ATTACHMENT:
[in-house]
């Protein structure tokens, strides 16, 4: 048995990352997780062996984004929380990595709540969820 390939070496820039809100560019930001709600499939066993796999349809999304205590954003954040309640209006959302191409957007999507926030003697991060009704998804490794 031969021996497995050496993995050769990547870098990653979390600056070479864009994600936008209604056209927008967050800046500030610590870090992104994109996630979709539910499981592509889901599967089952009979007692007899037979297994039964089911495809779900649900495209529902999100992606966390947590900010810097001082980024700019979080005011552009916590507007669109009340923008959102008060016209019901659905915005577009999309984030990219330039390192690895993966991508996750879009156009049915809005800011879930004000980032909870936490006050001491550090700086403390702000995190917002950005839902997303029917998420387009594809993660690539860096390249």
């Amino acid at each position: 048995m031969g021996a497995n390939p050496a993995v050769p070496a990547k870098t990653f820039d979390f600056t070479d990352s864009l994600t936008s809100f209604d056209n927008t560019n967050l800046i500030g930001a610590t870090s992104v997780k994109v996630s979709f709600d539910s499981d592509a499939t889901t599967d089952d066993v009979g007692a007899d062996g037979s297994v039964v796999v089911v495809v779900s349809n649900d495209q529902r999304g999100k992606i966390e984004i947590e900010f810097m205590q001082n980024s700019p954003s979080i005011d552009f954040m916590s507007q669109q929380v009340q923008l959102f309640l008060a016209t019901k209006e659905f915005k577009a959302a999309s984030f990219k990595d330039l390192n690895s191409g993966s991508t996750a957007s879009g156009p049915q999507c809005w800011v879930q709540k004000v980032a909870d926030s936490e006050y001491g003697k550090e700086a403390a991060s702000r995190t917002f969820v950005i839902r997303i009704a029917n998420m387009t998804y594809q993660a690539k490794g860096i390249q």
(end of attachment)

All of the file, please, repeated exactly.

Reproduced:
[in-house]
């Protein structure tokens, strides 16, 4: 048995990352997780062996984004929380990595709540969820 390939070496820039809100560019930001709600499939066993796999349809999304205590954003954040309640209006959302191409957007999507926030003697991060009704998804490794 031969021996497995050496993995050769990547870098990653979390600056070479864009994600936008209604056209927008967050800046500030610590870090992104994109996630979709539910499981592509889901599967089952009979007692007899037979297994039964089911495809779900649900495209529902999100992606966390947590900010810097001082980024700019979080005011552009916590507007669109009340923008959102008060016209019901659905915005577009999309984030990219330039390192690895993966991508996750879009156009049915809005800011879930004000980032909870936490006050001491550090700086403390702000995190917002950005839902997303029917998420387009594809993660690539860096390249």
């Amino acid at each position: 048995m031969g021996a497995n390939p050496a993995v050769p070496a990547k870098t990653f820039d979390f600056t070479d990352s864009l994600t936008s809100f209604d056209n927008t560019n967050l800046i500030g930001a610590t870090s992104v997780k994109v996630s979709f709600d539910s499981d592509a499939t889901t599967d089952d066993v009979g007692a007899d062996g037979s297994v039964v796999v089911v495809v779900s349809n649900d495209q529902r999304g999100k992606i966390e984004i947590e900010f810097m205590q001082n980024s700019p954003s979080i005011d552009f954040m916590s507007q669109q929380v009340q923008l959102f309640l008060a016209t019901k209006e659905f915005k577009a959302a999309s984030f990219k990595d330039l390192n690895s191409g993966s991508t996750a957007s879009g156009p049915q999507c809005w800011v879930q709540k004000v980032a909870d926030s936490e006050y001491g003697k550090e700086a403390a991060s702000r995190t917002f969820v950005i839902r997303i009704a029917n998420m387009t998804y594809q993660a690539k490794g860096i390249q």